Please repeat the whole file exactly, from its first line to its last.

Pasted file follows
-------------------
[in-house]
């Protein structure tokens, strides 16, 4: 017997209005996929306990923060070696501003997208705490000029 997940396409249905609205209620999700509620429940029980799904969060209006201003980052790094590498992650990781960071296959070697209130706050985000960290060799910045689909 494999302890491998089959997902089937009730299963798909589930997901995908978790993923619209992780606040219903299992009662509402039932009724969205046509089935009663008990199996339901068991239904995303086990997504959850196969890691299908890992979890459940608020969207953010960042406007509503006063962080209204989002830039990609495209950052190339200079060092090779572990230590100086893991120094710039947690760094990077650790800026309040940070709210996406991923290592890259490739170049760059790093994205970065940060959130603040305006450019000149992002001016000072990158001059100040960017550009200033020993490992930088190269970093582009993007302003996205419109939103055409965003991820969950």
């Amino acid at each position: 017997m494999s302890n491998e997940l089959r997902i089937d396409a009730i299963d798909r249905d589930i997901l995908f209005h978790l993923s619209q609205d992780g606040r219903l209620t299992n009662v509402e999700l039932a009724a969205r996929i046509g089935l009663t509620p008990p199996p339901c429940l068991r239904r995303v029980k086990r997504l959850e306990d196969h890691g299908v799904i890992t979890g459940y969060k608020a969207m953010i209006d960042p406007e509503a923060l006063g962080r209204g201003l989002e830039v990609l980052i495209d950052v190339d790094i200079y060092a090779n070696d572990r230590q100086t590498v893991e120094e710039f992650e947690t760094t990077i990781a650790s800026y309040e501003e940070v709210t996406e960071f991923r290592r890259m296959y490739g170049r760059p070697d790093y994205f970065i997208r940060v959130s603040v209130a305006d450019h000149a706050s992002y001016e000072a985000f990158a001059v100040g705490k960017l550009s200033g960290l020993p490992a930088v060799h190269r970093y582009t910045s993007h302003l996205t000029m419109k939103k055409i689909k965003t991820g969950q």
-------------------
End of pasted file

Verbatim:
[in-house]
């Protein structure tokens, strides 16, 4: 017997209005996929306990923060070696501003997208705490000029 997940396409249905609205209620999700509620429940029980799904969060209006201003980052790094590498992650990781960071296959070697209130706050985000960290060799910045689909 494999302890491998089959997902089937009730299963798909589930997901995908978790993923619209992780606040219903299992009662509402039932009724969205046509089935009663008990199996339901068991239904995303086990997504959850196969890691299908890992979890459940608020969207953010960042406007509503006063962080209204989002830039990609495209950052190339200079060092090779572990230590100086893991120094710039947690760094990077650790800026309040940070709210996406991923290592890259490739170049760059790093994205970065940060959130603040305006450019000149992002001016000072990158001059100040960017550009200033020993490992930088190269970093582009993007302003996205419109939103055409965003991820969950």
């Amino acid at each position: 017997m494999s302890n491998e997940l089959r997902i089937d396409a009730i299963d798909r249905d589930i997901l995908f209005h978790l993923s619209q609205d992780g606040r219903l209620t299992n009662v509402e999700l039932a009724a969205r996929i046509g089935l009663t509620p008990p199996p339901c429940l068991r239904r995303v029980k086990r997504l959850e306990d196969h890691g299908v799904i890992t979890g459940y969060k608020a969207m953010i209006d960042p406007e509503a923060l006063g962080r209204g201003l989002e830039v990609l980052i495209d950052v190339d790094i200079y060092a090779n070696d572990r230590q100086t590498v893991e120094e710039f992650e947690t760094t990077i990781a650790s800026y309040e501003e940070v709210t996406e960071f991923r290592r890259m296959y490739g170049r760059p070697d790093y994205f970065i997208r940060v959130s603040v209130a305006d450019h000149a706050s992002y001016e000072a985000f990158a001059v100040g705490k960017l550009s200033g960290l020993p490992a930088v060799h190269r970093y582009t910045s993007h302003l996205t000029m419109k939103k055409i689909k965003t991820g969950q």